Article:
The Administrative Core will perform three principal roles. First, it will provide an administrattive framework for the Program. This will involve clerical and logistical support for the Projects and Cores in addition to providing financial oversight. The Core will coordinate activities within the Program including the seminar series, journal clubs, the annual scientific retreat, visits by members of advisory boards and collaborating scientists. A scientific advisory board will oversee the scientific activities of the Program, including the management of the Pilot Project and Training Programs. The Core will asist, where possible, the Executive Comittee, composed of the Program and Core Directors. This committee will work with the Program's Director, Dr. Stephen Dalton, to manage overall activities, to make decisions regarding the Pilot Project and Training programs and, to evaluate the overall direction and goals of the Program. Dr. Dalton will work closely with the Core's Administrative Manager to ensure that the Program is coordinated and functions efficiently. A second role of the Core, will be to administer the Pilot Project Program which will consist of three projects, to be funded annually with awards of $45,000/project. The Core will solicit applications from investigators in the Southeast region with an objective to stimulate innovative hESC research in the region. The Program is targeted towards new investigtaors to the field. The Administrative Core will manage the selection and administration of the Pilot Projects and will coordinate activities between awardees and other components of the Program. A third role for the Core will be to manage and promote interactions between the Program and the Southeastern hESC community, including technology and reagent transfer, collaborative initiatives. The Core will establish mechanisms to promote interactions with the Southeastern scientific community including web-based resources.

Agency
National Institute of Health (NIH)
Institute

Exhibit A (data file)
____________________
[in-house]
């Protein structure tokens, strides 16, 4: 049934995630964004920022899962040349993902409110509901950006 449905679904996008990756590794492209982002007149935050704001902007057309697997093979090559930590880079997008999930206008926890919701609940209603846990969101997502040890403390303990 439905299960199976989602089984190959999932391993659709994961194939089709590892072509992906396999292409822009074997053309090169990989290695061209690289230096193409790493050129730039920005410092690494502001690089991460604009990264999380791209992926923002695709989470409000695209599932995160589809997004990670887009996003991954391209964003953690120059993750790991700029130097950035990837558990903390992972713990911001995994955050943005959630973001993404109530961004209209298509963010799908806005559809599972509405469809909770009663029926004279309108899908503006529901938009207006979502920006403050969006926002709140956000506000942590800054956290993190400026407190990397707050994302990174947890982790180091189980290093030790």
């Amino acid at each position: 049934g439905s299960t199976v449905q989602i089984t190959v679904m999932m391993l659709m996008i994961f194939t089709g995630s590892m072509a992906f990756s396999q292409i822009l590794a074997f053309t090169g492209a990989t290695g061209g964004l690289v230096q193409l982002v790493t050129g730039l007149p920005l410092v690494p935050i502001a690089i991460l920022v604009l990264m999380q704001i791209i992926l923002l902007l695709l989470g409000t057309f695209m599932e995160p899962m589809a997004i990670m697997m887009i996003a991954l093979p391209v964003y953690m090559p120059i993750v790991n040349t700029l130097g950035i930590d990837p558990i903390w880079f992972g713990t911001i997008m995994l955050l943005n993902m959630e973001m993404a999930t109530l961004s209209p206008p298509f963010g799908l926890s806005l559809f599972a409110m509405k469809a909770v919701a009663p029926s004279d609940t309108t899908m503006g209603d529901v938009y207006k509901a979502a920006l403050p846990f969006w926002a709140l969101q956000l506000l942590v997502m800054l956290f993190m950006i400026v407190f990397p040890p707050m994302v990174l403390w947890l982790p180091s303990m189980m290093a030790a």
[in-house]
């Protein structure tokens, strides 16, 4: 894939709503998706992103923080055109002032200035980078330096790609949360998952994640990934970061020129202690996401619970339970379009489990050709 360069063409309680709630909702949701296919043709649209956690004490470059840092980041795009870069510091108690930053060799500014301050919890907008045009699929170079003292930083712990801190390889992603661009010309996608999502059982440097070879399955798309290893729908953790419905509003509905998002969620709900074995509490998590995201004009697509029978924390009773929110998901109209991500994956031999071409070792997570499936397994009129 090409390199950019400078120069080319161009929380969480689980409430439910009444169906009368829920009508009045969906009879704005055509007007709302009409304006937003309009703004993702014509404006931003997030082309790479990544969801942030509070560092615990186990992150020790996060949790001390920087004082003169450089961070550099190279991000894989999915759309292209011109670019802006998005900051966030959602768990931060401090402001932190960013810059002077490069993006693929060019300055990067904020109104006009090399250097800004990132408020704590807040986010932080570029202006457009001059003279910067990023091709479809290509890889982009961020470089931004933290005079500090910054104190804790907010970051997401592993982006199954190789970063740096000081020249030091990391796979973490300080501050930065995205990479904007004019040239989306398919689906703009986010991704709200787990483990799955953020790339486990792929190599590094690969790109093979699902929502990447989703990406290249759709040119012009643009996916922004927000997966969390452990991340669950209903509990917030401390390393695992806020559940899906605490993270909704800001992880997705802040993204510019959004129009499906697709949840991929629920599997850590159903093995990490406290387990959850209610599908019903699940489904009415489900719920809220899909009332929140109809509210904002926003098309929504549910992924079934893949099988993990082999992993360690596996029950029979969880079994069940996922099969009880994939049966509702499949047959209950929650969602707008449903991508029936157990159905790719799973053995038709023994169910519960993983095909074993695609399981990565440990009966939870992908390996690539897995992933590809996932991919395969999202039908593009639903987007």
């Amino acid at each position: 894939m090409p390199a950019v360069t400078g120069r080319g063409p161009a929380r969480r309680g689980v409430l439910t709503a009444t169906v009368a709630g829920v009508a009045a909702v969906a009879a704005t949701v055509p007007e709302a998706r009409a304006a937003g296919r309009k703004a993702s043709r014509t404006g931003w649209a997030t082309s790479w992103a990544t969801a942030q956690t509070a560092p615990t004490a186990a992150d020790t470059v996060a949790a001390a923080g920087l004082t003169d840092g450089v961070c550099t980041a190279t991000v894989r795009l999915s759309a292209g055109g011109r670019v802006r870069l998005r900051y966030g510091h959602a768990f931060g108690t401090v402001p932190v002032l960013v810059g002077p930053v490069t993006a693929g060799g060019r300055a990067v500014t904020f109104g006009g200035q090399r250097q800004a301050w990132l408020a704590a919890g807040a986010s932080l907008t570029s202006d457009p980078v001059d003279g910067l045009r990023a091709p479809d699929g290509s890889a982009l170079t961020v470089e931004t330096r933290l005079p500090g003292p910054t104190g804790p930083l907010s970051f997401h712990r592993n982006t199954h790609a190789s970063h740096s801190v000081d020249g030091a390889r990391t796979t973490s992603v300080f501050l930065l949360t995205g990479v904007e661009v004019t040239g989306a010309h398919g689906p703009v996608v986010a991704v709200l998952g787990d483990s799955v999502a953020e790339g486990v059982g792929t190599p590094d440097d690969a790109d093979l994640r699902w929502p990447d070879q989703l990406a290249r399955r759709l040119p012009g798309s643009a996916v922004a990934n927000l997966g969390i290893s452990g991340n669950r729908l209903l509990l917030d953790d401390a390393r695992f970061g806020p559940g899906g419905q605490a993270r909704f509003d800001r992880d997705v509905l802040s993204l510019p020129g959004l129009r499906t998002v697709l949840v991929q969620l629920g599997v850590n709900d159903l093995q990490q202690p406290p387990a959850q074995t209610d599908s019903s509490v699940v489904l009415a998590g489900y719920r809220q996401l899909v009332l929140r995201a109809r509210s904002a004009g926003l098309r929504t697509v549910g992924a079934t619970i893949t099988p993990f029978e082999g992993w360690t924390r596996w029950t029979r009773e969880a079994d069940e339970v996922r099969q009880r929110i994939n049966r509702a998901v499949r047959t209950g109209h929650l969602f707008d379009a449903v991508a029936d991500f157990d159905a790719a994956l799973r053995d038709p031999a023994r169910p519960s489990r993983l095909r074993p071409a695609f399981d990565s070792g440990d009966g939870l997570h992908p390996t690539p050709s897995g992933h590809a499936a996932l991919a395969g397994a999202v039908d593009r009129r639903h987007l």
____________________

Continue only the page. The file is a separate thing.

National Institute of General Medical Sciences (NIGMS)
Type
Research Program Projects (P01)
Project #
5P01GM085354-05
Application #
8382727
Study Section
Special Emphasis Panel (ZGM1-GDB-8)
Project Start
2012-08-01
Project End
2014-07-31
Budget Start
2012-08-01
Budget End
2013-07-31
Support Year
5
Fiscal Year
2012
Total Cost
$246,015
Indirect Cost
$79,224
Name
University of Georgia
Department
Type
DUNS #
004315578
City
Athens
State
GA
Country
United States
Zip Code
30602
Boward, Ben; Wu, Tianming; Dalton, Stephen (2016) Concise Review: Control of Cell Fate Through Cell Cycle and Pluripotency Networks. Stem Cells 34:1427-36
Foti, Rossana; Gnan, Stefano; Cornacchia, Daniela et al. (2016) Nuclear Architecture Organized by Rif1 Underpins the Replication-Timing Program. Mol Cell 61:260-73
Li, Ben; Sun, Zhaonan; He, Qing et al. (2016) Bayesian inference with historical data-based informative priors improves detection of differentially expressed genes. Bioinformatics 32:682-9
Rivera-Mulia, Juan Carlos; Gilbert, David M (2016) Replication timing and transcriptional control: beyond cause and effect-part III. Curr Opin Cell Biol 40:168-78
Avery, John; Dalton, Stephen (2016) Methods for Derivation of Multipotent Neural Crest Cells Derived from Human Pluripotent Stem Cells. Methods Mol Biol 1341:197-208
Rivera-Mulia, Juan Carlos; Gilbert, David M (2016) Replicating Large Genomes: Divide and Conquer. Mol Cell 62:756-65
Wilson, Korey A; Elefanty, Andrew G; Stanley, Edouard G et al. (2016) Spatio-temporal re-organization of replication foci accompanies replication domain consolidation during human pluripotent stem cell lineage specification. Cell Cycle 15:2464-75
Singh, Amar M; Trost, Robert; Boward, Benjamin et al. (2016) Utilizing FUCCI reporters to understand pluripotent stem cell biology. Methods 101:4-10
Berger, Ryan P; Sun, Yu Hua; Kulik, Michael et al. (2016) ST8SIA4-Dependent Polysialylation is Part of a Developmental Program Required for Germ Layer Formation from Human Pluripotent Stem Cells. Stem Cells 34:1742-52
Soufi, Abdenour; Dalton, Stephen (2016) Cycling through developmental decisions: how cell cycle dynamics control pluripotency, differentiation and reprogramming. Development 143:4301-4311

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